Pc =p2EI1k/22

    k = 1>n./>n.k/, />2/>2

    Pc =22p2EI

    /2

    n = 2,

    PE =p2EI

    /2

    n = 1.0.Pcn = 1, 2,

    n = number of half-sine waves in the deformed shape of the column/ = length of the column

    EI = flexural rigidity of column cross section

    Fig. 12-5Effective lengths of columns.

  • Section 12-1 Introduction 565

    Fig. 12-6Effective lengths of idealizedcolumns.

    Thus it is seen that the restraints against end rotation and lateral translation have amajor effect on the buckling load of axially loaded elastic columns. In actual structures,fully fixed ends, such as those shown in Fig. 12-6b to d, rarely, if ever, occur. This is dis-cussed later in the chapter.

    In the balance of this chapter we consider, in order, the behavior and design of pin-ended columns, as in Fig. 12-6a; restrained columns in frames that are braced against lateraldisplacement (braced or nonsway frames), Fig. 12-6b; and restrained columns in frames freeto translate sideways (unbraced frames or sway frames), Fig. 12-6c and d.

    Slender Columns in Structures

    Pin-ended columns are rare in cast-in-place concrete construction, but do occur in precastconstruction. Occasionally, these will be slender, as, for example, the columns supportingthe back of a precast grandstand.

    Most concrete building structures are braced (nonsway) frames, with the bracing pro-vided by shear walls, stairwells, or elevator shafts that are considerably stiffer than thecolumns themselves (Fig. 10-4). Occasionally, unbraced frames are encountered near the topsof tall buildings, where the stiff elevator core may be discontinued before the top of the build-ing, or in industrial buildings where an open bay exists to accommodate a travelling crane.

    Most building columns fall in the short-column category [12-1]. Exceptions occur inindustrial buildings and in buildings that have a high first-floor story for architectural orfunctional reasons. An extreme example is shown in Fig. 12-7. The left corner column hasa height of 50 times its least thickness. Some bridge piers and the decks of cable-stayedbridges fall into the slender-column category.

  • 566 Chapter 12 Slender Columns

    Fig. 12-7Bank of Brazil building,Porto Alegre, Brazil. Eachfloor extends out over thefloor below it. (Photographcourtesy of J. G. MacGregor.)

    Organization of Chapter 12

    The presentation of slender columns is divided into three progressively more complexparts. Slender pin-ended columns are discussed in Section 12-2. Restrained columns innonsway frames are discussed in Sections 12-3 and 12-4. These sections deal with effects and build on the material in Section 12-2. Finally, columns in sway frames arediscussed in Sections 12-5 to 12-7.

    12-2 BEHAVIOR AND ANALYSIS OF PIN-ENDED COLUMNS

    Lateral deflections of a slender column cause an increase in the column moments, as illus-trated in Figs. 12-1 and 12-2. These increased moments cause an increase in the deflec-tions, which in turn lead to an increase in the moments. As a result, the loadmoment lineOB in Fig. 12-2 is nonlinear. If the axial load is below the critical load, the process willconverge to a stable position. If the axial load is greater than the critical load, it will not.This is referred to as a second-order process, because it is described by a second-orderdifferential equation (Eq. 12-3).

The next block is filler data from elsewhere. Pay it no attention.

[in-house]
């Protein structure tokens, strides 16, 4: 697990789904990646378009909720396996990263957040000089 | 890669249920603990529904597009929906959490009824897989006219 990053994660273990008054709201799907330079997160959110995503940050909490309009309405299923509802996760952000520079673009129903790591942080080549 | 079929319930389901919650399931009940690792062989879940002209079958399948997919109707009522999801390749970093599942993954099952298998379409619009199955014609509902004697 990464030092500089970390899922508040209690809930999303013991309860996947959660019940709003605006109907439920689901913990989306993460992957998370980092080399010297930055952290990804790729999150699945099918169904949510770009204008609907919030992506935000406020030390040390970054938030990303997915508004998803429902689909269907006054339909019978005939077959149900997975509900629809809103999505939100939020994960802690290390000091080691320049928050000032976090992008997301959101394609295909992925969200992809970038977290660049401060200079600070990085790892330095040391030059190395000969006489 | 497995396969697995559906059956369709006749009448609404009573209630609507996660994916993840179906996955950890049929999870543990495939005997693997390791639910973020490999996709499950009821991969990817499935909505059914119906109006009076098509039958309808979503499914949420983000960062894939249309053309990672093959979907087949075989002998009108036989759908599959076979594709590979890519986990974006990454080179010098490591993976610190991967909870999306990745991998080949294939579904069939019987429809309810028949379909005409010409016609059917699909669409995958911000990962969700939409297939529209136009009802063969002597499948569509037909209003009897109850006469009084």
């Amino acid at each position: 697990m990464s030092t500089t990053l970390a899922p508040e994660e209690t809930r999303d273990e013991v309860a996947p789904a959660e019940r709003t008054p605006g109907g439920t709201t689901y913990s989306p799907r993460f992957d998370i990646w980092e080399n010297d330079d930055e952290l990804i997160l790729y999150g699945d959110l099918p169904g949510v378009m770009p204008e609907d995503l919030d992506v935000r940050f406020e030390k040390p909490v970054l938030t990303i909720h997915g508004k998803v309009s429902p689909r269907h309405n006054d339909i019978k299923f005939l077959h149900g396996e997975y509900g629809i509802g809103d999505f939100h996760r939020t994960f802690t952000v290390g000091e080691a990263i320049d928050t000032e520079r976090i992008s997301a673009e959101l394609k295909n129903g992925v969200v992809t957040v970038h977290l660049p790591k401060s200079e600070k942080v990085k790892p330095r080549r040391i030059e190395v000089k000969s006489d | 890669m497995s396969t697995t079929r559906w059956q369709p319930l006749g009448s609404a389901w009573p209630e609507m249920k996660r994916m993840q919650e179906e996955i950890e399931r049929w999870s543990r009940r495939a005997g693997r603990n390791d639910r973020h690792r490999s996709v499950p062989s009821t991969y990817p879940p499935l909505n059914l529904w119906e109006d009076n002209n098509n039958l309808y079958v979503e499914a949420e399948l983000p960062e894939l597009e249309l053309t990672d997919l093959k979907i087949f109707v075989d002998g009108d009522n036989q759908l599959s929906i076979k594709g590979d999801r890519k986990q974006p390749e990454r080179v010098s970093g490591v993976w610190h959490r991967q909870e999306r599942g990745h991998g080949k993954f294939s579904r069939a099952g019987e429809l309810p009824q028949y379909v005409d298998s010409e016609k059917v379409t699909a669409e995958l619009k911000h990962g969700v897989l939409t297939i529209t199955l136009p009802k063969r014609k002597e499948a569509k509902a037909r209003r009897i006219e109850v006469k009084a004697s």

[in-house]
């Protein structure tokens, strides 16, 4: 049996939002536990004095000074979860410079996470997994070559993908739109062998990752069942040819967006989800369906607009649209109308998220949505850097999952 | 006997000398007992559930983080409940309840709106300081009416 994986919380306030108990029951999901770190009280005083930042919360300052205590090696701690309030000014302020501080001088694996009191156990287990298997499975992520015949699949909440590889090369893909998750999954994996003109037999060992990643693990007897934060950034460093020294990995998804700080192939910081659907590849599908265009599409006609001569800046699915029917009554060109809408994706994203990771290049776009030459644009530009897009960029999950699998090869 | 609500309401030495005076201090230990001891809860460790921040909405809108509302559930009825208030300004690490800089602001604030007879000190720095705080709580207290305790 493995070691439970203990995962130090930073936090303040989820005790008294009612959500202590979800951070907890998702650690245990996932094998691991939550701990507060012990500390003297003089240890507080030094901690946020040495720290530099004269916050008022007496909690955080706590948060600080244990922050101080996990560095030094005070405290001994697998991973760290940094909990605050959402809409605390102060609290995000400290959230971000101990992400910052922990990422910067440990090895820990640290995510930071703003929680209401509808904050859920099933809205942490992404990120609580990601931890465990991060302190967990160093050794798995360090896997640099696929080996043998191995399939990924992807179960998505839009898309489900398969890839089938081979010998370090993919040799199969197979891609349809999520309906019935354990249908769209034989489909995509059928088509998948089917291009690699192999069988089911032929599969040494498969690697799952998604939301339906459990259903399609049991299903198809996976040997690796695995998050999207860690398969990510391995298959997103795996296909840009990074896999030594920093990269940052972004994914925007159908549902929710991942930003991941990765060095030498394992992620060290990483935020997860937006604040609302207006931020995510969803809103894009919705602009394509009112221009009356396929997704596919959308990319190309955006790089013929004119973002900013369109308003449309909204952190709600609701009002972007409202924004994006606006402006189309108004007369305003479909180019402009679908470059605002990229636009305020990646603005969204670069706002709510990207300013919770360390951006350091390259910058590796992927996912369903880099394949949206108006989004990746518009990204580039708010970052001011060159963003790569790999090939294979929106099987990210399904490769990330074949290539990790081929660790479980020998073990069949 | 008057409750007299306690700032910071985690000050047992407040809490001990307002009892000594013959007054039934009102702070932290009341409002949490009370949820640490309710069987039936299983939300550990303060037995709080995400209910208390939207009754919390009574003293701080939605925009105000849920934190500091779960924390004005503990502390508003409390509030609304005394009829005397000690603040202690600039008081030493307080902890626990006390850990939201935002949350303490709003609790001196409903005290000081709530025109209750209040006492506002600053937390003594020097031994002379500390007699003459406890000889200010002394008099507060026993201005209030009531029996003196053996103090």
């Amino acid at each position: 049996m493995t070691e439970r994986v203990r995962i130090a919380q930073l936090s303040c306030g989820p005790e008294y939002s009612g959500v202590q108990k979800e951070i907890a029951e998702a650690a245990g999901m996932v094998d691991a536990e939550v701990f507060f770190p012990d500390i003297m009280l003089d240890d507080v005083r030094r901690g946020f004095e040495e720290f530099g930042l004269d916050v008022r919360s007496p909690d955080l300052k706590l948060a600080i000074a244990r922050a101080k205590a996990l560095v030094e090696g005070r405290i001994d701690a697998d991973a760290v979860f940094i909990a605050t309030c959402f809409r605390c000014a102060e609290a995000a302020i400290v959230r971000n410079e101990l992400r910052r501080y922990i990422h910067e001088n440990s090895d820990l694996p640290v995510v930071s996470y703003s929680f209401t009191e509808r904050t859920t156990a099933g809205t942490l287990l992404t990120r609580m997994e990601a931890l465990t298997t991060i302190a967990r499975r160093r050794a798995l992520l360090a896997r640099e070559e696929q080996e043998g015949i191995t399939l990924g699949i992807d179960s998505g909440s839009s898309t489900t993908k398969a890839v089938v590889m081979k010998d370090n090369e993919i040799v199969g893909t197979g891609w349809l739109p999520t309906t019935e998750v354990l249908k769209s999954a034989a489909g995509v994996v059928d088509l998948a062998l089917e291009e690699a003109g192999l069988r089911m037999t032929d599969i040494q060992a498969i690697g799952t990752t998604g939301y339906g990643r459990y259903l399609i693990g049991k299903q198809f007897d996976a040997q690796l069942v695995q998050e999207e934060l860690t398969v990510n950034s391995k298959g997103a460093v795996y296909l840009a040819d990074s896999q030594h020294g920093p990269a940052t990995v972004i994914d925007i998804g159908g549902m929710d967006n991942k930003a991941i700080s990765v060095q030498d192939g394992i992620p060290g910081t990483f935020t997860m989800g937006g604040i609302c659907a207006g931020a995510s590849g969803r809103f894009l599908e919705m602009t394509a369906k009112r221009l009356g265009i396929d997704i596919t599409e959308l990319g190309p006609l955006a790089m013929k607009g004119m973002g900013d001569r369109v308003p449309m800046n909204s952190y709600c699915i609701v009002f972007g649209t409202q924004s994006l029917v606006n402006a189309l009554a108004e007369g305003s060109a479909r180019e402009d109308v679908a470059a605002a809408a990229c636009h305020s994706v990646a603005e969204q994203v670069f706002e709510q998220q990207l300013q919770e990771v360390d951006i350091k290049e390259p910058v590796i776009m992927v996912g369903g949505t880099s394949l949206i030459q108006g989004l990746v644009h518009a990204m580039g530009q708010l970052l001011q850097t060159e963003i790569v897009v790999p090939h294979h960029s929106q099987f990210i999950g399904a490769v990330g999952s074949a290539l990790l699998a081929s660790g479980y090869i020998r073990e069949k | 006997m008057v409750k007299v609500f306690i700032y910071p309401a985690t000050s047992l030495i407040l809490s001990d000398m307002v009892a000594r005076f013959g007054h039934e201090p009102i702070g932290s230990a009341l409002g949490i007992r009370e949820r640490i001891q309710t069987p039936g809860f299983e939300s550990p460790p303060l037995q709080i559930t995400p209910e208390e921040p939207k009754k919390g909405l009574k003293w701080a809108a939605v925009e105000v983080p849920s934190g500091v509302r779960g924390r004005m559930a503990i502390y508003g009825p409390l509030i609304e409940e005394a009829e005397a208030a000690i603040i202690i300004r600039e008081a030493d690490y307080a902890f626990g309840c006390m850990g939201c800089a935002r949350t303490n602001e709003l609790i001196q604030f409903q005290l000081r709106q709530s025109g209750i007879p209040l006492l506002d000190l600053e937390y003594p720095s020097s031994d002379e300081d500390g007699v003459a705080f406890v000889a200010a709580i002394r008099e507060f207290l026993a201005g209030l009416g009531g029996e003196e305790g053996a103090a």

In a first-order analysis, the equations of equilibrium are derived by assuming that thedeflections have a negligible effect on the internal forces in the members. In a second-orderanalysis, the equations of equilibrium consider the deformed shape of the structure. Instabilitycan be investigated only via a second-order analysis, because it is the loss of equilibrium of

    Pd

  • Section 12-2 Behavior and Analysis of Pin-Ended Columns 567

    the deformed structure that causes instability. However, because many engineering calcula-tions and computer programs are based on first-order analyses, methods have been derivedto modify the results of a first-order analysis to approximate the second-order effects.

    Moments and Moments

    Two different types of second-order moments act on the columns in a frame:

    1. moments. These result from deflections, of the axis of the bent columnaway from the chord joining the ends of the column, as shown in Figs. 12-1, 12-11, and 12-13.The slenderness effects in pin-ended columns and in nonsway frames result from effects, as discussed in Sections 12-2 through 12-4.

    2. moments. These result from lateral deflections, of the beamcolumnjoints from their original undeflected locations, as shown in Figs. 12-30 and 12-31. The slen-derness effects in sway frames result from moments, as discussed in Sections 12-5through 12-7.

    Material Failures and Stability Failures

    Loadmoment curves are plotted in Fig. 12-8 for columns of three different lengths, allloaded (as shown in Fig. 12-1) with the same end ecce